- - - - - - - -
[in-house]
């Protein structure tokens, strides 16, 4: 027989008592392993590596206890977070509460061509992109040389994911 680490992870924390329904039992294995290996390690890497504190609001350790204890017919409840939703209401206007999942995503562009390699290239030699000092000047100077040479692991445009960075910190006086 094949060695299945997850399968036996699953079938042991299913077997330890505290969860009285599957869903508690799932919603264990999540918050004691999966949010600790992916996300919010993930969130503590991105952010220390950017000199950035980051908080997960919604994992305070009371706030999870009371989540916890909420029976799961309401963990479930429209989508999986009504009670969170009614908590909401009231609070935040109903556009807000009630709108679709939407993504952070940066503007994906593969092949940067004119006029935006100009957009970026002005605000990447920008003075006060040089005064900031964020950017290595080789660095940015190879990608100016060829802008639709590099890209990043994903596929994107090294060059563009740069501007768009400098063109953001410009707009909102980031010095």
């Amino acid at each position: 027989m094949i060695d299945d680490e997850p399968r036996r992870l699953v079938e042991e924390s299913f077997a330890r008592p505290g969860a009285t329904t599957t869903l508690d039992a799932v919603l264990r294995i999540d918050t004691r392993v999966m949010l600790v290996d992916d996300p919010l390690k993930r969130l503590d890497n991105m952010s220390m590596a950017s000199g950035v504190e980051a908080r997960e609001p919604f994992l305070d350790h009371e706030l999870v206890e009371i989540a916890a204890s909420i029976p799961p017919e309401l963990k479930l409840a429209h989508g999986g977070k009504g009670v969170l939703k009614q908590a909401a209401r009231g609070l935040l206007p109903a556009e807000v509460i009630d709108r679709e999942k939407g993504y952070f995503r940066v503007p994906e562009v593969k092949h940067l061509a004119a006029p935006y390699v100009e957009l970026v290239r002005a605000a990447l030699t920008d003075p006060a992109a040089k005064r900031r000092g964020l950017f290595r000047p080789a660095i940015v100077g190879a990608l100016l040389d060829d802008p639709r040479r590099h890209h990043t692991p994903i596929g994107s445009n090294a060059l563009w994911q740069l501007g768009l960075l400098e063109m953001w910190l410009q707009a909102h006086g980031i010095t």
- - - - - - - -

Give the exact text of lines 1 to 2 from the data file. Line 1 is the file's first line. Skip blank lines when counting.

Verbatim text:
[in-house]
């Protein structure tokens, strides 16, 4: 027989008592392993590596206890977070509460061509992109040389994911 680490992870924390329904039992294995290996390690890497504190609001350790204890017919409840939703209401206007999942995503562009390699290239030699000092000047100077040479692991445009960075910190006086 094949060695299945997850399968036996699953079938042991299913077997330890505290969860009285599957869903508690799932919603264990999540918050004691999966949010600790992916996300919010993930969130503590991105952010220390950017000199950035980051908080997960919604994992305070009371706030999870009371989540916890909420029976799961309401963990479930429209989508999986009504009670969170009614908590909401009231609070935040109903556009807000009630709108679709939407993504952070940066503007994906593969092949940067004119006029935006100009957009970026002005605000990447920008003075006060040089005064900031964020950017290595080789660095940015190879990608100016060829802008639709590099890209990043994903596929994107090294060059563009740069501007768009400098063109953001410009707009909102980031010095």